Serial Communication in Java


I'm trying to get a simple echo-program working on a arduino NG with java. I'm sending a string from my java program, and the arduino simply sends in back. My problem is that i seem to be getting loads of garbage data when receiving in my java program. I can see that almost all characters are returned, but the text is almost unreadable because of garbage characters showing up as "boxes".

When i use processing instead the reply is read perfectly and without error. I tried lowering the baud rate all the way down to 300, but that actually seems to be making my problem worse. The only thing i can think of is that some serial setting is different in my java program. It is set to use 8N1 standard, and both the arduino and the java program are set to 9600 baud at the moment.

Any suggestions?

My arduino code:

void setup() 
  // prints title with ending line break 
  Serial.println("Pinky's echo-program"); 

  // wait for the long string to be sent 

void loop() {
  byte incomingByte;

      // send data only when you receive data:
      if (Serial.available() > 0) {
            // read the incoming byte:
            incomingByte =;

            // say what you got:
            Serial.print("I received: ");
            Serial.println(incomingByte, BYTE);

I will post my java code in a new post because it won't fit in this one.

My java code:

// derived from SUN's examples in the javax.comm package
import java.util.*;
//import javax.comm.*; // for SUN's serial/parallel port libraries
import*; // for rxtxSerial library

public class nulltest implements Runnable, SerialPortEventListener {
   static CommPortIdentifier portId;
   static CommPortIdentifier saveportId;
   static Enumeration        portList;
   InputStream           inputStream;
   SerialPort           serialPort;
   Thread           readThread;

   static String        messageString = "Hello, world!";
   static OutputStream      outputStream;
   static boolean        outputBufferEmptyFlag = false;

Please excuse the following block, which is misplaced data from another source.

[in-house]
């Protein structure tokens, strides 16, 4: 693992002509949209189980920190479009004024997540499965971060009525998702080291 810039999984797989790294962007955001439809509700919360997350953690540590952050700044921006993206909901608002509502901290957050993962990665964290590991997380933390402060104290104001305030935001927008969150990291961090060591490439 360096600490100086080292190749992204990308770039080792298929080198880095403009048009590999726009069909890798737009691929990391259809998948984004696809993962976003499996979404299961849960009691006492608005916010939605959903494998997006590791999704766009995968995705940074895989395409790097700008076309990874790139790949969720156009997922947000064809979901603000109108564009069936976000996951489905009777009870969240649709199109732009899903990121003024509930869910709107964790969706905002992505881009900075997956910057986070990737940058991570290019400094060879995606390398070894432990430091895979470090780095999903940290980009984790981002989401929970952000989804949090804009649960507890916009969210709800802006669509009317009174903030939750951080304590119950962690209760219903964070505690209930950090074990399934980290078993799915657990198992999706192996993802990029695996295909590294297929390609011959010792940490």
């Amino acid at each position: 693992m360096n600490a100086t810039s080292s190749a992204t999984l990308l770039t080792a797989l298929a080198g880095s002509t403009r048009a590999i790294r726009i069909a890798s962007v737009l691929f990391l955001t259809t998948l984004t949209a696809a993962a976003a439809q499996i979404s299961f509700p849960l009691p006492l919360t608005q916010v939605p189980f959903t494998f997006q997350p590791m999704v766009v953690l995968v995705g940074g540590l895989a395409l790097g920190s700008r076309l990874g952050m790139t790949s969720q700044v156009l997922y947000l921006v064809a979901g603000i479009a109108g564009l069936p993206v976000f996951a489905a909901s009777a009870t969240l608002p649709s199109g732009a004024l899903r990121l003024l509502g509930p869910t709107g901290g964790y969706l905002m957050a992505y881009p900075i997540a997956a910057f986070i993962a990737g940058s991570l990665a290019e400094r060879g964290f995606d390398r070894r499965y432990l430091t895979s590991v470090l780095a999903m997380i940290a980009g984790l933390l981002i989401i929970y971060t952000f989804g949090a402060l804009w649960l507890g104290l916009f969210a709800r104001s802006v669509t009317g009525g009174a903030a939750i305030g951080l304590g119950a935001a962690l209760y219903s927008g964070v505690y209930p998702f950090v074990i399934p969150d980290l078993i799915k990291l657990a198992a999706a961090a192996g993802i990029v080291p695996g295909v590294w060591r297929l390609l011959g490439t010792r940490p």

public static void main(String[] args) {
      boolean           portFound = false;
      String           defaultPort;
      // determine the name of the serial port on several operating systems
      String osname = System.getProperty("","").toLowerCase();
      if ( osname.startsWith("windows") ) {
         // windows
         defaultPort = "COM1";
      } else if (osname.startsWith("linux")) {
         // linux
        defaultPort = "/dev/ttyUSB0";
      } else if ( osname.startsWith("mac") ) {
         // mac
         defaultPort = "????";
      } else {
         System.out.println("Sorry, your operating system is not supported");
      if (args.length > 0) {
         defaultPort = args[0];

      System.out.println("Set default port to "+defaultPort);
            // parse ports and if the default port is found, initialized the reader
      portList = CommPortIdentifier.getPortIdentifiers();
      while (portList.hasMoreElements()) {
         portId = (CommPortIdentifier) portList.nextElement();
         if (portId.getPortType() == CommPortIdentifier.PORT_SERIAL) {
            if (portId.getName().equals(defaultPort)) {
               System.out.println("Found port: "+defaultPort);
               portFound = true;
               // init reader thread
               nulltest reader = new nulltest();
      if (!portFound) {
         System.out.println("port " + defaultPort + " not found.");

   public void initwritetoport() {
      // initwritetoport() assumes that the port has already been opened and
      //    initialized by "public nulltest()"

      try {
         // get the outputstream
         outputStream = serialPort.getOutputStream();
      } catch (IOException e) {}